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Strangle

  • Non-Directional Strategy
  • Bet on volatility

Long Strangle

A long strangle is used when people anticipate a large stock price movement but the direction of the movement is uncertain. A strangle is a non-directional strategy. This is a strategy where someone simultaneously buys a slightly OTM call and another slightly OTM put option. The strike price of the call option is higher than the current market price of the underlier, whereas the strike price of the put option is less than the current market price of the underlier.
Example: Suppose the price of BTC is $17,500, and you expect sharp price movements in the next month. You would then:
  • Buy one OTM call option with a strike price of $19,000, paying a $489.49 premium
  • Buy one OTM put option with a strike price of $16,000, paying a $721.05 premium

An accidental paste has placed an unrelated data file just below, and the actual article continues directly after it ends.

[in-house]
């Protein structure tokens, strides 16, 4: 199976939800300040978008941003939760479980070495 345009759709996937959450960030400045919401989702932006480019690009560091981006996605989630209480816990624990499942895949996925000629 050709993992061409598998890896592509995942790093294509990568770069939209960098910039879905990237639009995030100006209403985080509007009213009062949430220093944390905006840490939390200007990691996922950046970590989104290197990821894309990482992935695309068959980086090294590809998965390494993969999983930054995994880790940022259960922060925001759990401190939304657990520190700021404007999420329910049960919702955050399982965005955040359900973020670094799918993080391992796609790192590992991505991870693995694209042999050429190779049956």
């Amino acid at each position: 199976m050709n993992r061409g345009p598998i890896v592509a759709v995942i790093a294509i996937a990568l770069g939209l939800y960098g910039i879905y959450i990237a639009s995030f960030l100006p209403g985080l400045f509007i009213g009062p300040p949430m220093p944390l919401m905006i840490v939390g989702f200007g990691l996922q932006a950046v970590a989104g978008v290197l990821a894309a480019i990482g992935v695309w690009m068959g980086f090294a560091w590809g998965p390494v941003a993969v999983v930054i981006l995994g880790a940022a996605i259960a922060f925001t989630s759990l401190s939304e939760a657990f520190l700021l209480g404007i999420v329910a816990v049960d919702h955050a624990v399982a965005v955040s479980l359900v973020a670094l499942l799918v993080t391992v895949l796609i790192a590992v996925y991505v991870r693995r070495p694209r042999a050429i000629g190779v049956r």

With the total premium costing $1,208, the long strangle on BTC with strike prices of $16,000 and $19,000 would break even at $14,792 or $20,208 on the expiry date. Therefore it is profitable once the price passes either breakeven point.
Long Strangle vs. Long Straddle
Strangles and Straddles are somewhat similar. Strangles are cheaper than straddles in general. A Long Straddle is a strategy where someone simultaneously buys an ATM call and an ATM put option. Whereas with a Long Strangle, someone simultaneously buys an OTM call and an OTM put option.
One can see that with a long strangle, the maximum loss of a strangle is less than the maximum loss of a straddle. The cost of the premiums for a strangle is also less than the total cost for a straddle. However, with a long Strangle, the breakeven points are further out than with a long straddle.